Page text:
[TAG:2]Concepts of "Essential Medicine"[/TAG:2]
According to WHO "drug is any substance or product which is used or intended to be used to modify or explore physiological system and pathological state for the benefit of the recipient." The WHO introduced the concept of essential medicines in 1977.  Essential medicines are those that satisfy the priority health care needs of the population. They are selected with due regard to public health relevance, evidence on the efficacy and safety and comparative cost-effectiveness. Essential medicines are intended to be available within the context of functioning health systems at all times in adequate amounts, in the appropriate dosage forms, with assured quality and adequate information and at a price the individual and the community can afford. The implementation of the concept of essential medicines is intended to be flexible and adaptable to many different situations; exactly which medicines are regarded as essential remains a national responsibility. Experience has shown that careful selection of a limited range of essential medicines results in a higher quality of care, better management of medicines (including improved quality of prescribed medicines) and a more cost-effective use of available health resources. The WHO has developed the first essential medicines list in 1977 and since then the list has been revised every 2 years. The current versions are the 17 th WHO Essential Medicines List and the 3 rd WHO Essential Medicines List for Children updated in March 2011. The essential medicine list contains limited cost-effective and safe medicines, whereas the open pharmaceutical market is flooded with a large number of medicines many of which are of doubtful value. The model list of WHO serves as a guide for the development of national and institutional essential medicine list. The concept of essential medicines has been world-wide accepted as a powerful tool to promote health equity and its impact is remarkable as the essential medicines are proved to be one of the most cost-effective elements in health care.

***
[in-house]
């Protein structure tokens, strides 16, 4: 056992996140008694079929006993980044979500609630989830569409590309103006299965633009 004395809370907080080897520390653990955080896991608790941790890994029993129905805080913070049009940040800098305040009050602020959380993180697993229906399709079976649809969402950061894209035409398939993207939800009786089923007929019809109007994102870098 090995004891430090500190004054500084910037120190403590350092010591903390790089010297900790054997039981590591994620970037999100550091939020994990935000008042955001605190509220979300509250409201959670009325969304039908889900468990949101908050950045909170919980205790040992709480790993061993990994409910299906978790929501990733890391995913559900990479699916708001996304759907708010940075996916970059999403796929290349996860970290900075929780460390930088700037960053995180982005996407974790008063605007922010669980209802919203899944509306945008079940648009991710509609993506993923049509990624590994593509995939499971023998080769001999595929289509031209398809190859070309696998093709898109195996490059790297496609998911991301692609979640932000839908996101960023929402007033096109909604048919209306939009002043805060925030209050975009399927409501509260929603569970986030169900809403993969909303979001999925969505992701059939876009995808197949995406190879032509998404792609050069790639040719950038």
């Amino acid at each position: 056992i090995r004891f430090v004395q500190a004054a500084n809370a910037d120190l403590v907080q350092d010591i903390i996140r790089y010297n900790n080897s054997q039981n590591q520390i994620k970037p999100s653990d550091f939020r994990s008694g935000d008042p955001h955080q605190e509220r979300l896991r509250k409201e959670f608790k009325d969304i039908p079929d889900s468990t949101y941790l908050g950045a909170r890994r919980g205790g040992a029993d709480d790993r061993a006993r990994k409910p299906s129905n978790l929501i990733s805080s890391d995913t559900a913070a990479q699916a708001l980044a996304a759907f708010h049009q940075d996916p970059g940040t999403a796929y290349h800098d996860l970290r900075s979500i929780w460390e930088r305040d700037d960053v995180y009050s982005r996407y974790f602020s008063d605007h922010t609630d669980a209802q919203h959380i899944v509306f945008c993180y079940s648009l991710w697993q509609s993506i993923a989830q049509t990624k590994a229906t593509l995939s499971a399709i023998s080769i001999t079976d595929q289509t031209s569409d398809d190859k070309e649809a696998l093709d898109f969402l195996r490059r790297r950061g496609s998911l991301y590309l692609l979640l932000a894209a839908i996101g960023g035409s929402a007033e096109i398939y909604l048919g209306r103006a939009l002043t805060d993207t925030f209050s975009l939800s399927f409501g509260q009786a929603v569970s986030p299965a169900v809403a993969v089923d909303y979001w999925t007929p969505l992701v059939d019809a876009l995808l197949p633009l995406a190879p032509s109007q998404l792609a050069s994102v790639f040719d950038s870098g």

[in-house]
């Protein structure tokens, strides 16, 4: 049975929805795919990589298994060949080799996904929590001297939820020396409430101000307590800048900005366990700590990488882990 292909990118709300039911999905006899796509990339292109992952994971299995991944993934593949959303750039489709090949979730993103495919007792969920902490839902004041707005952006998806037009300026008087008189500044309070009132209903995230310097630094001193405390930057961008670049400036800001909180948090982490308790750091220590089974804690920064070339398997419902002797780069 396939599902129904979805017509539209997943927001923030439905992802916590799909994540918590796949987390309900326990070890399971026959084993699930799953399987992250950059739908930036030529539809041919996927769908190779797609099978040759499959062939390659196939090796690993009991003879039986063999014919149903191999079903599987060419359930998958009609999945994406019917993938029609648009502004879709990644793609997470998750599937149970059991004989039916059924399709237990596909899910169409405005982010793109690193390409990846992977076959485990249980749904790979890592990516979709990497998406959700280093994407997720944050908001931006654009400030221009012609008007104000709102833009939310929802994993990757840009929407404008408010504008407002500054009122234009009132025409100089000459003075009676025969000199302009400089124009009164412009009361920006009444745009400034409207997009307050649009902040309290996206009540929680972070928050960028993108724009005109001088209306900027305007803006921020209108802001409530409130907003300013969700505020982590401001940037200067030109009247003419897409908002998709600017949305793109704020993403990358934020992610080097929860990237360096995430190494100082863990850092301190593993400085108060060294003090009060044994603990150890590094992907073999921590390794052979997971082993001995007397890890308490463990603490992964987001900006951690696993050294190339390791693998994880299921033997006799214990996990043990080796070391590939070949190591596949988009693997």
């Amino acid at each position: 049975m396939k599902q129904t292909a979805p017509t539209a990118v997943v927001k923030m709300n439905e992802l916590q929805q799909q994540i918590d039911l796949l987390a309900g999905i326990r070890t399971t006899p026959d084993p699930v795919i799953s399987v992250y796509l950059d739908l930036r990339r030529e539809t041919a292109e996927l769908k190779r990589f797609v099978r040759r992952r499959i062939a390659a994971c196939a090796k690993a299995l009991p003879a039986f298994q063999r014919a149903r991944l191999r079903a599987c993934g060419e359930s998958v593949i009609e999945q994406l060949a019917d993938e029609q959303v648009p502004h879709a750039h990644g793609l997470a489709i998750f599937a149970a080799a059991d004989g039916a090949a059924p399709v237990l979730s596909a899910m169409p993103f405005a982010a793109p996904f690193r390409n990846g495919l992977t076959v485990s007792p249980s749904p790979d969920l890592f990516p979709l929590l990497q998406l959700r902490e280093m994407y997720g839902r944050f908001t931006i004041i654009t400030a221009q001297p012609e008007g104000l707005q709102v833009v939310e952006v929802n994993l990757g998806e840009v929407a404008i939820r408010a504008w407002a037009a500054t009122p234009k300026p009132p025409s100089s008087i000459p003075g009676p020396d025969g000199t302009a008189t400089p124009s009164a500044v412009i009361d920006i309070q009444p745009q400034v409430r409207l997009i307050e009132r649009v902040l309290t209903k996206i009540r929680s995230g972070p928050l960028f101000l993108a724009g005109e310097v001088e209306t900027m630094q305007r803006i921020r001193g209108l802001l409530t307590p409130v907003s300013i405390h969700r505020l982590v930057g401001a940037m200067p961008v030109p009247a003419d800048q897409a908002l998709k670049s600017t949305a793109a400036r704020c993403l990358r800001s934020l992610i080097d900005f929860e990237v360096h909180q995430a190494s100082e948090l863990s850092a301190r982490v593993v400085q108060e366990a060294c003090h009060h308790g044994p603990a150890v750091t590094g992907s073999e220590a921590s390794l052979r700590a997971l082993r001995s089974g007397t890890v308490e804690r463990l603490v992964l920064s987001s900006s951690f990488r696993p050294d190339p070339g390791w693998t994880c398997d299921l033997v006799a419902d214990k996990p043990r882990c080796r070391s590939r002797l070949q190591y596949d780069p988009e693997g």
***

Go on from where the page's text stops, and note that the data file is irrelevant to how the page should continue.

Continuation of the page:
Criteria for Selecting Essential Medicines
Which treatment is recommended and which medicines are selected depend on many factors, such as the pattern of prevalent diseases, treatment facilities, the training and experience of available personnel, financial resources and genetic, demographic and environmental factors. The following criteria are used by the WHO Expert Committee on the Selection and Use of Essential Medicines:
- Only medicines for which sound and adequate evidence of efficacy and safety in a variety of settings is available should be selected.
- Relative cost-effectiveness is a major consideration for choosing medicines within the same therapeutic category. In comparisons between medicines, the total cost of the treatment - not only the unit cost of medicine - must be considered and be compared with its efficacy.